ByteDance, the world’s most valuable start-up, is ramping up recruitment for its video games business, months after acquiring a Shanghai-based developer, in a move that could intensify its rivalry with Tencent Holdings.
There were more than 210 gaming-related jobs posted by ByteDance on the career page of its website as of Friday, according to a search conducted by the South China Morning Post on the same day. Openings for another 31 positions were found to be targeted at qualified college students or recent university graduates.
That number was up from about 60 job vacancies – including experienced game developers, designers and producers – that were posted by the Beijing-based tech unicorn in July this year, following its acquisition of mobile game developer Mokun Technology in March.
Successful applicants to those gaming-related positions will be based in first-tier Chinese cities, including Beijing, Shanghai, Shenzhen, and Hangzhou. A ByteDance spokeswoman declined to comment on the company’s latest hiring program.
“The biggest advantage for ByteDance in entering the gaming sector is its large user base,” said Turian Tan, a gaming market analyst at research firm IDC China.
Tan is referring to users of popular ByteDance products, led by video-sharing app Douyin – which has the widely adopted TikTok as its international version – and news aggregator app Jinri Toutiao. He said these users “could help them have a more effective distribution channel,” but did not elaborate.
In June, ByteDance said it recorded 1 billion monthly active users of its apps globally as of January this year.
The latest initiative by ByteDance, which relies mostly on advertising revenue from its core content business, shows how China’s major internet companies are competing aggressively in building ecosystems, consisting of various platforms that can host multiple services to attract new users and keep their existing audience.
Founded by former engineer Zhang Yiming in 2012, ByteDance was reportedly valued at US$78 billion last year on the back of TikTok’s rapid international expansion. In seven years, the company has grown to rival Tencent and Baidu as a major player in the country’s vast internet market.
ByteDance’s Douyin, for example, has already integrated external online shopping links from Alibaba Group Holding’s Taobao Marketplace and Tmall platforms. Alibaba is the parent company of the Post.
In August, ByteDance announced via social media that it was building a general search engine – a development that could threaten online search giant Baidu. In the same month, ByteDance took another crack at breaking Tencent’s grip on social networking in China by introducing a group chat within Douyin. Earlier in January, the company launched a new video-based social messaging service, Duoshan, that it hoped to become as popular an everyday mobile app in China as Tencent’s WeChat.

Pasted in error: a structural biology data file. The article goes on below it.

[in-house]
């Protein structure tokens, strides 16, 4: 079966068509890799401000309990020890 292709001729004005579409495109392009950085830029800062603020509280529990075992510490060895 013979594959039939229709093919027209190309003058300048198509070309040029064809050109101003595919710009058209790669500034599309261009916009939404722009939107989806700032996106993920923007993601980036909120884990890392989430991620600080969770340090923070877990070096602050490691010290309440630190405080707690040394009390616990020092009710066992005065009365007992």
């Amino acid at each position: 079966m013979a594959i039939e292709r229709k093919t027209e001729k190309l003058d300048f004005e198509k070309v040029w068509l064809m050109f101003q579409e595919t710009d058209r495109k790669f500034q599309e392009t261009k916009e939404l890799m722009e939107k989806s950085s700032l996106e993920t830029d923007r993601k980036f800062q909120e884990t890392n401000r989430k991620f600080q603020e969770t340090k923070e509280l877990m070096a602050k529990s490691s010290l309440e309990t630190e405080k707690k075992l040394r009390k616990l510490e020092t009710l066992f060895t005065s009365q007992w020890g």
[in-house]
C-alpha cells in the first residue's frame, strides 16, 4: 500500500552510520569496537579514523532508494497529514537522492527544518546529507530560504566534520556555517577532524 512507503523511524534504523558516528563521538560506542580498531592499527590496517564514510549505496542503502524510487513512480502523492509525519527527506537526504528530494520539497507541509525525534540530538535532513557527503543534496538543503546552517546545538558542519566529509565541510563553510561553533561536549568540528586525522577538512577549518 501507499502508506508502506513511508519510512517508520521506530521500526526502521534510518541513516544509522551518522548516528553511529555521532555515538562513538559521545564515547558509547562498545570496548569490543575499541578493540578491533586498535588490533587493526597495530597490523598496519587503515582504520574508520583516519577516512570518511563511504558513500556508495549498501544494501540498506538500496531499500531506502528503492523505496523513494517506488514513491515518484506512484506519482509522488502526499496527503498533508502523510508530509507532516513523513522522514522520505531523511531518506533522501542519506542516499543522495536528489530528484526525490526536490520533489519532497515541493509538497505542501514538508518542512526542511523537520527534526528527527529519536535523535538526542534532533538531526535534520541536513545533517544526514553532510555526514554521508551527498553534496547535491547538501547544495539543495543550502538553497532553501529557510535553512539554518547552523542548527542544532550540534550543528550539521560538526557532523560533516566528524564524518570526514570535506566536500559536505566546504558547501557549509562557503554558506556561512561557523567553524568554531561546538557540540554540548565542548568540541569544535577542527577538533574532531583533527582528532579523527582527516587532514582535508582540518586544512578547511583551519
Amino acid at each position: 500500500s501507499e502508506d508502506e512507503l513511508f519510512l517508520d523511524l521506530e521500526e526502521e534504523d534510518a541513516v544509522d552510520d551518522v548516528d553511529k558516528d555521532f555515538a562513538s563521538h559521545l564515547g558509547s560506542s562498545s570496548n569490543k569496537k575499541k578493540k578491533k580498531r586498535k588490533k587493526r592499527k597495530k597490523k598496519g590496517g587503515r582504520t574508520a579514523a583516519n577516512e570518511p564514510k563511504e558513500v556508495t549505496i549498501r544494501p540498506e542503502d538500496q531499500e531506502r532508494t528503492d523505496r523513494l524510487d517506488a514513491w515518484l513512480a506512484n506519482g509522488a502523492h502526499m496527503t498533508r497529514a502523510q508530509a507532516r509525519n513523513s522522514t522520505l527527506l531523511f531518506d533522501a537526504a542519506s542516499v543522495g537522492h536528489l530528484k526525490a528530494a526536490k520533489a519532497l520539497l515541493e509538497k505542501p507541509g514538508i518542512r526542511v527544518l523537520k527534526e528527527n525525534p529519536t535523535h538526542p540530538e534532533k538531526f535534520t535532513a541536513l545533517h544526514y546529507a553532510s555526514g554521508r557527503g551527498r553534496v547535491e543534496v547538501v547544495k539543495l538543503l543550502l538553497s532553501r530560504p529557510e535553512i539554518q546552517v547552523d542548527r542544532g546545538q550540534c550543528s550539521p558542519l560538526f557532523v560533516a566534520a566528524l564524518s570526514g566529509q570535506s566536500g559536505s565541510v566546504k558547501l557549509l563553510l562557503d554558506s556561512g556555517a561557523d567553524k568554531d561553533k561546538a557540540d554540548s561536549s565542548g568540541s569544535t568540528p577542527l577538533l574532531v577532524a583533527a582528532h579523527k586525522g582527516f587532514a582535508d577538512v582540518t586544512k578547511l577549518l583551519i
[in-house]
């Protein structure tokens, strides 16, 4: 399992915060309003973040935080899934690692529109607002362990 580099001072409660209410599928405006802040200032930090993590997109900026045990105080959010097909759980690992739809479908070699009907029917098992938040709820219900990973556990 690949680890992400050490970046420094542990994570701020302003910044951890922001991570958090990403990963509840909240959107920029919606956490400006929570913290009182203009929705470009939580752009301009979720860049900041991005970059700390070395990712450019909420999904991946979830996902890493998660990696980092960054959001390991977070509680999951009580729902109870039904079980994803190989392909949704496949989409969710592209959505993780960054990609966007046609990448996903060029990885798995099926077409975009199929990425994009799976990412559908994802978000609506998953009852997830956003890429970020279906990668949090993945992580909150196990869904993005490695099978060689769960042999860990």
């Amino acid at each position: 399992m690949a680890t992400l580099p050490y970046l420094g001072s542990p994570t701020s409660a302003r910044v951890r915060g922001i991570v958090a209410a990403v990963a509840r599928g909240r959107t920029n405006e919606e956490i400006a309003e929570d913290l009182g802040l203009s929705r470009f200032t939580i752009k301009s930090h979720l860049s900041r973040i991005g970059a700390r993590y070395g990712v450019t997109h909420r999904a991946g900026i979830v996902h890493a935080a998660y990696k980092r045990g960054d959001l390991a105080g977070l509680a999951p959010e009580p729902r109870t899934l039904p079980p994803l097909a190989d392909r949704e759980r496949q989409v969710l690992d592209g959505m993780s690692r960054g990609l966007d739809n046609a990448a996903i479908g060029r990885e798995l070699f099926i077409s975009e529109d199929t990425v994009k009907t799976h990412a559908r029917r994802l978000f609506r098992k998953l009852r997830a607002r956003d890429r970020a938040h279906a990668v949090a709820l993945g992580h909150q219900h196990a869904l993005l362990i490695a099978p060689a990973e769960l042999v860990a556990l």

Before it was acquired by ByteDance, Mokun already developed a three-dimensional mobile game with a classical theme of the Three Kingdoms, a period in China’s history when it was divided between the states of Wei, Shu, and Wu. That game was distributed by Shenzhen-based Tencent, the world’s largest video game publisher by revenue.
In February, Douyin unveiled a leisure game called Music Jumping Ball that is played within the short video app. Douyin also allows third-party game developers to release their titles in the app.
IDC’s Tan indicated that ByteDance faces stiff competition in China’s video games market, which is currently the world’s biggest. “There might be some new popular games, but it is very hard to disrupt the whole market,” he said.
To be sure, ByteDance has plenty of catching up to do. Tencent and NetEase were again ranked as the world’s top-grossing mobile games publishers last month, according to a report by app analytics firm Sensor Tower on Thursday. It said Tencent recorded revenue of more than USD 599 million in September, up 30% from the same month last year. NetEase, headquartered in Guangzhou, followed with revenue of more than USD 256 million, an 11% increase from last year.
Still, there is room to grow in China. The country is forecast to reach USD 36.5 billion in games revenue this year, according to industry analytics firm Newzoo. It said China’s nine-month licensing freeze on new games last year, as well as ongoing measures to reduce screen time among children, will continue to affect the market this year because mobile games are dependent on a steady stream of new titles.
This article first appeared on the South China Morning Post.